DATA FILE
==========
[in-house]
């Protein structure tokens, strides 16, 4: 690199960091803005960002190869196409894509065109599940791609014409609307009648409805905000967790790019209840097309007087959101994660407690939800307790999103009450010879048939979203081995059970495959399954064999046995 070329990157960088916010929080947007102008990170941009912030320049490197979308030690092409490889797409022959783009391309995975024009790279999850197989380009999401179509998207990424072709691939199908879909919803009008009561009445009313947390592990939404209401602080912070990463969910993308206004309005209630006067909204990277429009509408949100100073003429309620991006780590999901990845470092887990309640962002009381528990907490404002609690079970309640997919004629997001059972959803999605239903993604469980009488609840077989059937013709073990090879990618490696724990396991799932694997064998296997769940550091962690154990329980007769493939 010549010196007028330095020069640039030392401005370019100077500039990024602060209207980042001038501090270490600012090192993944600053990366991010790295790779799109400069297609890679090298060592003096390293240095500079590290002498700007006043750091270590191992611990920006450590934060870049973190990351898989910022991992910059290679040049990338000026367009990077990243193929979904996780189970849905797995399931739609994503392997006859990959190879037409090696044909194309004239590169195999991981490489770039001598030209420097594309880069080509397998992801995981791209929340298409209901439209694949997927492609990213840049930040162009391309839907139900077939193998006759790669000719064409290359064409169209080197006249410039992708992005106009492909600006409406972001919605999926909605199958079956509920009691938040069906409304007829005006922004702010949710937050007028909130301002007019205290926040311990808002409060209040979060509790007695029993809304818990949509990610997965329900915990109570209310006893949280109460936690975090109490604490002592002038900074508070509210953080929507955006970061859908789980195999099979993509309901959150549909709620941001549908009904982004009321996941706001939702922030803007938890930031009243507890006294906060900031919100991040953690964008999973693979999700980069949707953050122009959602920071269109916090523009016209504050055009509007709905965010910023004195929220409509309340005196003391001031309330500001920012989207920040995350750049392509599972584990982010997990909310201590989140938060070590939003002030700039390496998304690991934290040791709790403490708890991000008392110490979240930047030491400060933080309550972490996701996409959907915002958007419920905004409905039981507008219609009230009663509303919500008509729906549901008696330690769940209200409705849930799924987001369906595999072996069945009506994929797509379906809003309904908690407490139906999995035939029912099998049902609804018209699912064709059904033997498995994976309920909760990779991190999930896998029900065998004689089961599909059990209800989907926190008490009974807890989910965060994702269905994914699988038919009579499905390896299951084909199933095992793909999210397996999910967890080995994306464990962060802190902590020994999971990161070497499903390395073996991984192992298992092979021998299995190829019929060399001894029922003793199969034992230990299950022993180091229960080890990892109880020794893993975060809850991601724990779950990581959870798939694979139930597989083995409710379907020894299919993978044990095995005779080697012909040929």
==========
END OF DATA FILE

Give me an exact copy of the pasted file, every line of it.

[in-house]
């Protein structure tokens, strides 16, 4: 690199960091803005960002190869196409894509065109599940791609014409609307009648409805905000967790790019209840097309007087959101994660407690939800307790999103009450010879048939979203081995059970495959399954064999046995 070329990157960088916010929080947007102008990170941009912030320049490197979308030690092409490889797409022959783009391309995975024009790279999850197989380009999401179509998207990424072709691939199908879909919803009008009561009445009313947390592990939404209401602080912070990463969910993308206004309005209630006067909204990277429009509408949100100073003429309620991006780590999901990845470092887990309640962002009381528990907490404002609690079970309640997919004629997001059972959803999605239903993604469980009488609840077989059937013709073990090879990618490696724990396991799932694997064998296997769940550091962690154990329980007769493939 010549010196007028330095020069640039030392401005370019100077500039990024602060209207980042001038501090270490600012090192993944600053990366991010790295790779799109400069297609890679090298060592003096390293240095500079590290002498700007006043750091270590191992611990920006450590934060870049973190990351898989910022991992910059290679040049990338000026367009990077990243193929979904996780189970849905797995399931739609994503392997006859990959190879037409090696044909194309004239590169195999991981490489770039001598030209420097594309880069080509397998992801995981791209929340298409209901439209694949997927492609990213840049930040162009391309839907139900077939193998006759790669000719064409290359064409169209080197006249410039992708992005106009492909600006409406972001919605999926909605199958079956509920009691938040069906409304007829005006922004702010949710937050007028909130301002007019205290926040311990808002409060209040979060509790007695029993809304818990949509990610997965329900915990109570209310006893949280109460936690975090109490604490002592002038900074508070509210953080929507955006970061859908789980195999099979993509309901959150549909709620941001549908009904982004009321996941706001939702922030803007938890930031009243507890006294906060900031919100991040953690964008999973693979999700980069949707953050122009959602920071269109916090523009016209504050055009509007709905965010910023004195929220409509309340005196003391001031309330500001920012989207920040995350750049392509599972584990982010997990909310201590989140938060070590939003002030700039390496998304690991934290040791709790403490708890991000008392110490979240930047030491400060933080309550972490996701996409959907915002958007419920905004409905039981507008219609009230009663509303919500008509729906549901008696330690769940209200409705849930799924987001369906595999072996069945009506994929797509379906809003309904908690407490139906999995035939029912099998049902609804018209699912064709059904033997498995994976309920909760990779991190999930896998029900065998004689089961599909059990209800989907926190008490009974807890989910965060994702269905994914699988038919009579499905390896299951084909199933095992793909999210397996999910967890080995994306464990962060802190902590020994999971990161070497499903390395073996991984192992298992092979021998299995190829019929060399001894029922003793199969034992230990299950022993180091229960080890990892109880020794893993975060809850991601724990779950990581959870798939694979139930597989083995409710379907020894299919993978044990095995005779080697012909040929």